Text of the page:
A C++ 11 solution: 3ms, O(n) time complexity and O(1) space complexity

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    Just like how we solve the maximum subarray problem with Kadane's algorithm 53. Maximum Subarray. Here the exception is that we have to pay attention to the sign of a[k] to compute the max product ending at a[k], termed mp[k], based on mp[k-1].

    Case 1 list item: mp[k] only include a[k]
    Case 2: mp[k] depends on both a[k] and previous elements. In this case, if a[k] > 0, then mp[k] = a[k] * max product ending at a[k-1] = a[k] * mp[k-1]; if a[k] < 0, then mp[k] = a[k] * min product subarray ending at a[k-1].. Therefore, we have to also keep a record of the minimum product ending at each element.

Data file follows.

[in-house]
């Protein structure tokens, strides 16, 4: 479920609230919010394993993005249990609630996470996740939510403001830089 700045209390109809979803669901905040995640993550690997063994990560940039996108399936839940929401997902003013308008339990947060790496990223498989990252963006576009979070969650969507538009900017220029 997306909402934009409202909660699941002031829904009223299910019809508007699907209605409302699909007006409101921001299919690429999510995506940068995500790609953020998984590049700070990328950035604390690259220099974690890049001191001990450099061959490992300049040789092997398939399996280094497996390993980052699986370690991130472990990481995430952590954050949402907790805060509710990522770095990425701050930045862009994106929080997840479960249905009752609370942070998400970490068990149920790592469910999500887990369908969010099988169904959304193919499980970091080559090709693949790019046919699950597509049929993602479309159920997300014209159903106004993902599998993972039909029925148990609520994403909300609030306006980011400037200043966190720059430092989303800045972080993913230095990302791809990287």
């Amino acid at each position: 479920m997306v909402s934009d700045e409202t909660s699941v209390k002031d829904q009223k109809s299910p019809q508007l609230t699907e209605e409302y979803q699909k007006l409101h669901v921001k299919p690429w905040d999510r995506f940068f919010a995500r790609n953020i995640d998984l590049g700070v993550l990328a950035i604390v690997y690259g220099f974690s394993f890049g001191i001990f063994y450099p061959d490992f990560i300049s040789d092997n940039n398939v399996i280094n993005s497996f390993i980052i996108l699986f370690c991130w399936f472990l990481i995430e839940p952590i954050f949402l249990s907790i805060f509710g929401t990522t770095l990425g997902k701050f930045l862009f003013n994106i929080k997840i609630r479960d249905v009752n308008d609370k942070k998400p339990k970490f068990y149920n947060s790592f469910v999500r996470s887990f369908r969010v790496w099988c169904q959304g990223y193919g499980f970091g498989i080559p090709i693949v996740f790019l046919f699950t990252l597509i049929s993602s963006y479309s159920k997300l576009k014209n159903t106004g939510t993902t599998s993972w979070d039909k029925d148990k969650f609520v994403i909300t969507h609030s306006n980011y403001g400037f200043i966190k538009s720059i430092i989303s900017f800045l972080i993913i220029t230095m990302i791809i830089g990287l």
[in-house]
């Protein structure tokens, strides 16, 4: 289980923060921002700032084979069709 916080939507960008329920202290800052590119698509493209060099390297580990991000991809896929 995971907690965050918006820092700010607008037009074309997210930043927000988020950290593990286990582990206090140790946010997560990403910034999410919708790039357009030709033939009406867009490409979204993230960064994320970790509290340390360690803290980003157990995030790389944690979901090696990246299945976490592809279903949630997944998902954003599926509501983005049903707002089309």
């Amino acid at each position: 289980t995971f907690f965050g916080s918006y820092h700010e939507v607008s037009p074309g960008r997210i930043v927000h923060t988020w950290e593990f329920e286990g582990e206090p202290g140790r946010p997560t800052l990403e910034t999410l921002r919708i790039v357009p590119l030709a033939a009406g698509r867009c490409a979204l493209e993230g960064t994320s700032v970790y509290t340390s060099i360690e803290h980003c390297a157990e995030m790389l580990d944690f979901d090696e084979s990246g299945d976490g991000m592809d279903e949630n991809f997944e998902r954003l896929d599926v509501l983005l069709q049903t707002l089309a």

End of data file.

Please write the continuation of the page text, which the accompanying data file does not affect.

In total, there are 3 possibilities and the same principle applies to the min product as well. Then, at each element, we can get both the min and max product ending at that element by comparing these 3 possibilities.

    class Solution {
        // we need to compute both the max and min product ending at a[k]
        // to infer the max of a[k+1] since a[k+1] may be positive or negative
        int maxProduct(vector<int>& nums) {
            int minEndingHere = nums[0];
            int maxEndingHere = nums[0];
            int maxSoFar = nums[0];
            for (int i = 1; i < nums.size(); i++){
                std::tie(minEndingHere, maxEndingHere) = std::minmax({nums[i], nums[i] * minEndingHere, nums[i] * maxEndingHere});
                maxSoFar = std::max(maxSoFar, maxEndingHere);
            return maxSoFar;

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